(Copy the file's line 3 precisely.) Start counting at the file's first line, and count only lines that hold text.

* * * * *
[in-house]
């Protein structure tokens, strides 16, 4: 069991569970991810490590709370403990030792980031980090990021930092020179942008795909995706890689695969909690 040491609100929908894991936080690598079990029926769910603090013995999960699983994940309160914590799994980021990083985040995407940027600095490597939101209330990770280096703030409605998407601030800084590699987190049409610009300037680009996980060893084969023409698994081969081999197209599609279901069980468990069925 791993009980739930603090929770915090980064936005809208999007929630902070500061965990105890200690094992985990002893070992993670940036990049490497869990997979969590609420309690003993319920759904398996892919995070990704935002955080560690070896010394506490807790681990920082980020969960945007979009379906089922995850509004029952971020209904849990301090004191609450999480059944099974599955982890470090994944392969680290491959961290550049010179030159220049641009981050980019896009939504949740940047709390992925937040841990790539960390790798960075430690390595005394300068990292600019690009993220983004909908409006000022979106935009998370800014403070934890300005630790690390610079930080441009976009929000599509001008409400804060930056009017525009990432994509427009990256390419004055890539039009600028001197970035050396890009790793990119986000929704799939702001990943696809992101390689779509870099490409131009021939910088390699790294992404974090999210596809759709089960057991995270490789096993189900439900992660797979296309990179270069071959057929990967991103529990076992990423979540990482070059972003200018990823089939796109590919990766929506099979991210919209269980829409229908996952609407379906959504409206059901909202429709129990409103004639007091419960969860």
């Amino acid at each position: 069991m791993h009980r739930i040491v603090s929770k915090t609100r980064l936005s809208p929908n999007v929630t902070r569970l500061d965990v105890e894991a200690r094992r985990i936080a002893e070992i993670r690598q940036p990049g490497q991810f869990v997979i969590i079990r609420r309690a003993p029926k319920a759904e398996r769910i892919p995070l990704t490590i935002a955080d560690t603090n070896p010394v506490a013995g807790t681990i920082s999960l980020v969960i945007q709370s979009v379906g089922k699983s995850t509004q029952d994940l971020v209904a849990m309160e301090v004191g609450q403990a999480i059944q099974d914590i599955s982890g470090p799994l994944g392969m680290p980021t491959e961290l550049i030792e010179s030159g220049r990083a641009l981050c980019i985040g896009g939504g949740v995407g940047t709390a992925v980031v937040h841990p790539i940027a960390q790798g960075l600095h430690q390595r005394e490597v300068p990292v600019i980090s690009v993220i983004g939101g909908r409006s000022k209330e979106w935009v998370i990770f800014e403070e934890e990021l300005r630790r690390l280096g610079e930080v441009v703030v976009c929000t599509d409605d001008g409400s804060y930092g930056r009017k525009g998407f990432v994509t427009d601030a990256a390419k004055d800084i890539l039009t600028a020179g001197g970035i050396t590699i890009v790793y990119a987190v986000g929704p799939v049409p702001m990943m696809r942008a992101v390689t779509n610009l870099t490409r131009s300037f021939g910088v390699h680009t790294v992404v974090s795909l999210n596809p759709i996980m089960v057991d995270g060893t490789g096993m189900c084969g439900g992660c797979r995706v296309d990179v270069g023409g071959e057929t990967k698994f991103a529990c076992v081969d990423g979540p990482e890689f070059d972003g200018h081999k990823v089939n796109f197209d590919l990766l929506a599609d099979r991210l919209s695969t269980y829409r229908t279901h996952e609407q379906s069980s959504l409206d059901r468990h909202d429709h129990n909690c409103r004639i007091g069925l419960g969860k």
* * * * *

């Amino acid at each position: 069991m791993h009980r739930i040491v603090s929770k915090t609100r980064l936005s809208p929908n999007v929630t902070r569970l500061d965990v105890e894991a200690r094992r985990i936080a002893e070992i993670r690598q940036p990049g490497q991810f869990v997979i969590i079990r609420r309690a003993p029926k319920a759904e398996r769910i892919p995070l990704t490590i935002a955080d560690t603090n070896p010394v506490a013995g807790t681990i920082s999960l980020v969960i945007q709370s979009v379906g089922k699983s995850t509004q029952d994940l971020v209904a849990m309160e301090v004191g609450q403990a999480i059944q099974d914590i599955s982890g470090p799994l994944g392969m680290p980021t491959e961290l550049i030792e010179s030159g220049r990083a641009l981050c980019i985040g896009g939504g949740v995407g940047t709390a992925v980031v937040h841990p790539i940027a960390q790798g960075l600095h430690q390595r005394e490597v300068p990292v600019i980090s690009v993220i983004g939101g909908r409006s000022k209330e979106w935009v998370i990770f800014e403070e934890e990021l300005r630790r690390l280096g610079e930080v441009v703030v976009c929000t599509d409605d001008g409400s804060y930092g930056r009017k525009g998407f990432v994509t427009d601030a990256a390419k004055d800084i890539l039009t600028a020179g001197g970035i050396t590699i890009v790793y990119a987190v986000g929704p799939v049409p702001m990943m696809r942008a992101v390689t779509n610009l870099t490409r131009s300037f021939g910088v390699h680009t790294v992404v974090s795909l999210n596809p759709i996980m089960v057991d995270g060893t490789g096993m189900c084969g439900g992660c797979r995706v296309d990179v270069g023409g071959e057929t990967k698994f991103a529990c076992v081969d990423g979540p990482e890689f070059d972003g200018h081999k990823v089939n796109f197209d590919l990766l929506a599609d099979r991210l919209s695969t269980y829409r229908t279901h996952e609407q379906s069980s959504l409206d059901r468990h909202d429709h129990n909690c409103r004639i007091g069925l419960g969860k």